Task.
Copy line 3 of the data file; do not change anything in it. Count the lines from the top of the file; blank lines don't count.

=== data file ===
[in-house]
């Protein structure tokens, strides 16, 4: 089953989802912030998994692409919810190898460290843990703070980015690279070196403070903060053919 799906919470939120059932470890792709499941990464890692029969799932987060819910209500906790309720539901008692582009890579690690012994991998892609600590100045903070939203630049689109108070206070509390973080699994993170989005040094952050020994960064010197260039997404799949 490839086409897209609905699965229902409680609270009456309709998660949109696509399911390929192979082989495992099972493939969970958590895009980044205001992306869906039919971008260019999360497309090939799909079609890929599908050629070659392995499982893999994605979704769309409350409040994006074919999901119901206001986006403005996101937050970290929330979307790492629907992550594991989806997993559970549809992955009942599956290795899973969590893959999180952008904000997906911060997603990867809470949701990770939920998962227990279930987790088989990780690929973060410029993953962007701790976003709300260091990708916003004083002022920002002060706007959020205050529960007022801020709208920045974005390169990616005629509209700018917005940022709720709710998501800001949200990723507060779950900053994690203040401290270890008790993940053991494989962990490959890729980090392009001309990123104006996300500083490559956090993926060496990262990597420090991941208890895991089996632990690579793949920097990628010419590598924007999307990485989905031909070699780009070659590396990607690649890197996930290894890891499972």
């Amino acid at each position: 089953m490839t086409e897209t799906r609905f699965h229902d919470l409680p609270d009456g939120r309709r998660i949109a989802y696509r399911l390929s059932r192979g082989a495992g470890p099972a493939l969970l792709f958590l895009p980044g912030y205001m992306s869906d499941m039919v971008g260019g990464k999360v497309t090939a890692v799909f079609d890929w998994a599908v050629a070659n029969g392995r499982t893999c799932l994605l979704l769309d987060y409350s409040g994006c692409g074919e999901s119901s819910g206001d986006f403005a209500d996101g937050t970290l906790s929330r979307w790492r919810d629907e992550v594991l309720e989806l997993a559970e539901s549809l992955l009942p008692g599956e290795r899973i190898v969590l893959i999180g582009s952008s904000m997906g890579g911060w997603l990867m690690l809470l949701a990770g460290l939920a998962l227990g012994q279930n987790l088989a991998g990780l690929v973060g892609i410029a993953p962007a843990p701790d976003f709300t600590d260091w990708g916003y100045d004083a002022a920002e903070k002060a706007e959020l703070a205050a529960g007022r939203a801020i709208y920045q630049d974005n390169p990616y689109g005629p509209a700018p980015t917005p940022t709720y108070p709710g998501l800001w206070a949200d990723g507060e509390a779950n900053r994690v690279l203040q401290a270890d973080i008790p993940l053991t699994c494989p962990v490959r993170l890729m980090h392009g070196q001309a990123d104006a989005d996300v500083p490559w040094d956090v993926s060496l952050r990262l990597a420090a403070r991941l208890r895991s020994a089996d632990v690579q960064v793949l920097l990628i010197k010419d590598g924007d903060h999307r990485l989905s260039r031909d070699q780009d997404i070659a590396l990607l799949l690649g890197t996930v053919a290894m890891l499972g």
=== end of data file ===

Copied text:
């Amino acid at each position: 089953m490839t086409e897209t799906r609905f699965h229902d919470l409680p609270d009456g939120r309709r998660i949109a989802y696509r399911l390929s059932r192979g082989a495992g470890p099972a493939l969970l792709f958590l895009p980044g912030y205001m992306s869906d499941m039919v971008g260019g990464k999360v497309t090939a890692v799909f079609d890929w998994a599908v050629a070659n029969g392995r499982t893999c799932l994605l979704l769309d987060y409350s409040g994006c692409g074919e999901s119901s819910g206001d986006f403005a209500d996101g937050t970290l906790s929330r979307w790492r919810d629907e992550v594991l309720e989806l997993a559970e539901s549809l992955l009942p008692g599956e290795r899973i190898v969590l893959i999180g582009s952008s904000m997906g890579g911060w997603l990867m690690l809470l949701a990770g460290l939920a998962l227990g012994q279930n987790l088989a991998g990780l690929v973060g892609i410029a993953p962007a843990p701790d976003f709300t600590d260091w990708g916003y100045d004083a002022a920002e903070k002060a706007e959020l703070a205050a529960g007022r939203a801020i709208y920045q630049d974005n390169p990616y689109g005629p509209a700018p980015t917005p940022t709720y108070p709710g998501l800001w206070a949200d990723g507060e509390a779950n900053r994690v690279l203040q401290a270890d973080i008790p993940l053991t699994c494989p962990v490959r993170l890729m980090h392009g070196q001309a990123d104006a989005d996300v500083p490559w040094d956090v993926s060496l952050r990262l990597a420090a403070r991941l208890r895991s020994a089996d632990v690579q960064v793949l920097l990628i010197k010419d590598g924007d903060h999307r990485l989905s260039r031909d070699q780009d997404i070659a590396l990607l799949l690649g890197t996930v053919a290894m890891l499972g």